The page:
Rules can reduce risk but the real gains can only come from changing company culture
When Tony Hayward was appointed to the top job at BP, he vowed to improve safety. In 2010, that promise came back to haunt him after an explosion at the Deepwater Horizon oil platform killed 11 people and caused an environmental nightmare - and cost the oil giant more than $60 billion.
A repeated theme of the many official reports into the disaster was that BP put cost savings before safety, rushing to get work done on a drilling project that was running late. It is an example of how badly projects can go wrong when risk is misunderstood.[xyz-ihs snippet=“5-FUTURE-RISK-ANALYTICS-Unite-reduce-risk”]
Many companies regard risk management as a compliance and therefore rules-based issue; comply with the regulatory framework and that’s the job done. But risk is far more complicated than that; it covers the whole culture of an organisation and requires every employee to take an intelligent approach.
According to a 2016 report from consultants EY, The route to risk reduction: “Rules…address only a part of how we behave and make decisions. Behaviours and decision-making are also influenced by culture and the relationships and power structures that shape our work environment.”
Hywel Ball, head of assurance at EY, says one of the key themes in risk management is predictive compliance, using technology to scan for odd behaviour patterns among staff such as trigger words in communications. “For example, in West Africa, the word ‘goat’ is local slang for fraud. Or you might see a phrase out of context, or a transaction taking place at an odd time. Technology gives us the ability to join the dots on a series of data signals.”
Technology can also transform compliance, according to Raza Sadiq, chair of the Institute of Risk Management’s special interest group in enterprise risk management in banking and financial services. He says: “Companies such as IBM/Watson and Droit [a New York-based tech firm] automate global regulations within real-time trading systems, minimising legal and regulatory risk. The money spent on compliance is significant and companies could make better use of the technology.”
Critically, risk management needs to be adjusted to the unique needs of each organisation; there has to be a level of flexibility, not to mention an increase in timeliness. Sadiq says a standard risk dashboard that is updated quarterly has limited value; he suggests a monthly or even daily updating brings optimum benefits. Risk modelling only goes so far, not least because it has tended to use historical data and, as the financial services disclaimer points out, “past performance is no guarantee of the future”. But the 2008 crash proved the dangers of many traditional risk metrics in the financial sector; such measures may be useful in a “normal” market, but risk management needs to be more agile and proactive.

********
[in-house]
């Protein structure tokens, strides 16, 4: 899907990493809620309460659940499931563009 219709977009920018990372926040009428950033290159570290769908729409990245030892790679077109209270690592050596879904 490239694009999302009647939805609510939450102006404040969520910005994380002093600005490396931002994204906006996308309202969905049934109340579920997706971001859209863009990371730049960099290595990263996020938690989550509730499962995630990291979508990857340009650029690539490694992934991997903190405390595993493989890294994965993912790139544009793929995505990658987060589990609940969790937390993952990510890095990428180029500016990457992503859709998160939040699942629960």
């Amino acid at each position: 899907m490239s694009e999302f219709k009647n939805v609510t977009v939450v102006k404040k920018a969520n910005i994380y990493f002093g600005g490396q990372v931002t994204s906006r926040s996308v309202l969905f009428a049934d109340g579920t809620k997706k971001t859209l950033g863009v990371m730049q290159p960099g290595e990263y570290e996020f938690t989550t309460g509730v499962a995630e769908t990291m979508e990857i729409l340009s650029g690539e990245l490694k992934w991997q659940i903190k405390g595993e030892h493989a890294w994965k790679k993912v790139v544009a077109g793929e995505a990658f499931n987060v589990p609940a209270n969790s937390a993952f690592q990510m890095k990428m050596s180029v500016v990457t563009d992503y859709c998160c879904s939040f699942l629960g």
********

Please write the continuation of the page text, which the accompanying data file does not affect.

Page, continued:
We should be mindful of what a model is telling us.
“We should be mindful of what a model is telling us,” says Mr Sadiq. “Models need to be developed with more realistic variability in play.”
Moreover, such models need to be understood at board level, yet explaining complex metrics to the C-suite is often not part of the skill set of the IT teams who develop risk management tools. The capacity to flex risk management also requires an ability to distinguish between different types of risk – preventable risk (such as not asking a client the correct regulatory questions before selling a product) may be tackled with training or technology, but strategic risk (such as the decision to drill for oil in the Gulf of Mexico) cannot be subject to rules.
Assessing the dangers of reputational risk is the highest level of all; the risk of a rogue employee or a cyberattack may be small but the reputational risk can be enormous. Moreover, even beyond simple risk frameworks, there are elements of risk that need to be understood; the risk of a rogue employee or a cyberattack may be small but the reputational risk can be enormous.
There are costs, yes, in reducing risk. But increasingly it can also be a selling point. John Davies, head of data and analytics at insurance brokers Marsh, is only too well aware of the new generation of risks; the company has in place carefully established procedures for handling client data that is designed to prevent any breach. He says: “We have very clear rules in place to manage that risk, which sounds quite boring on the face of it; but it’s a very compelling sales message when talking to clients.”
See the original post on The Times